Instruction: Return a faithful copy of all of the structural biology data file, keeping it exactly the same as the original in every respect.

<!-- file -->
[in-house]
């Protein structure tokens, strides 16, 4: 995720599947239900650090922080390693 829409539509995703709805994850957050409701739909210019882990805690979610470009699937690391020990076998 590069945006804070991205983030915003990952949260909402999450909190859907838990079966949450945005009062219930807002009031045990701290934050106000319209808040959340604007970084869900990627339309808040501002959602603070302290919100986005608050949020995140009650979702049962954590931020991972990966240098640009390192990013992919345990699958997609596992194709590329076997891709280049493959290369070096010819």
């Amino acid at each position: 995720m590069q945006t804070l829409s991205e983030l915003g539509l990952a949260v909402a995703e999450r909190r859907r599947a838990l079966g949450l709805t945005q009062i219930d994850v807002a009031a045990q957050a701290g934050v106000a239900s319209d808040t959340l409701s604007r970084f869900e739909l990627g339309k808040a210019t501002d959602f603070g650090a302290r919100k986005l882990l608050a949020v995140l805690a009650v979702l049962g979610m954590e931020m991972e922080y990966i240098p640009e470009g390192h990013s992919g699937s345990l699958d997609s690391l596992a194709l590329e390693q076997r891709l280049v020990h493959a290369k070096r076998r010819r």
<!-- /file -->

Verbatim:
[in-house]
């Protein structure tokens, strides 16, 4: 995720599947239900650090922080390693 829409539509995703709805994850957050409701739909210019882990805690979610470009699937690391020990076998 590069945006804070991205983030915003990952949260909402999450909190859907838990079966949450945005009062219930807002009031045990701290934050106000319209808040959340604007970084869900990627339309808040501002959602603070302290919100986005608050949020995140009650979702049962954590931020991972990966240098640009390192990013992919345990699958997609596992194709590329076997891709280049493959290369070096010819």
């Amino acid at each position: 995720m590069q945006t804070l829409s991205e983030l915003g539509l990952a949260v909402a995703e999450r909190r859907r599947a838990l079966g949450l709805t945005q009062i219930d994850v807002a009031a045990q957050a701290g934050v106000a239900s319209d808040t959340l409701s604007r970084f869900e739909l990627g339309k808040a210019t501002d959602f603070g650090a302290r919100k986005l882990l608050a949020v995140l805690a009650v979702l049962g979610m954590e931020m991972e922080y990966i240098p640009e470009g390192h990013s992919g699937s345990l699958d997609s690391l596992a194709l590329e390693q076997r891709l280049v020990h493959a290369k070096r076998r010819r």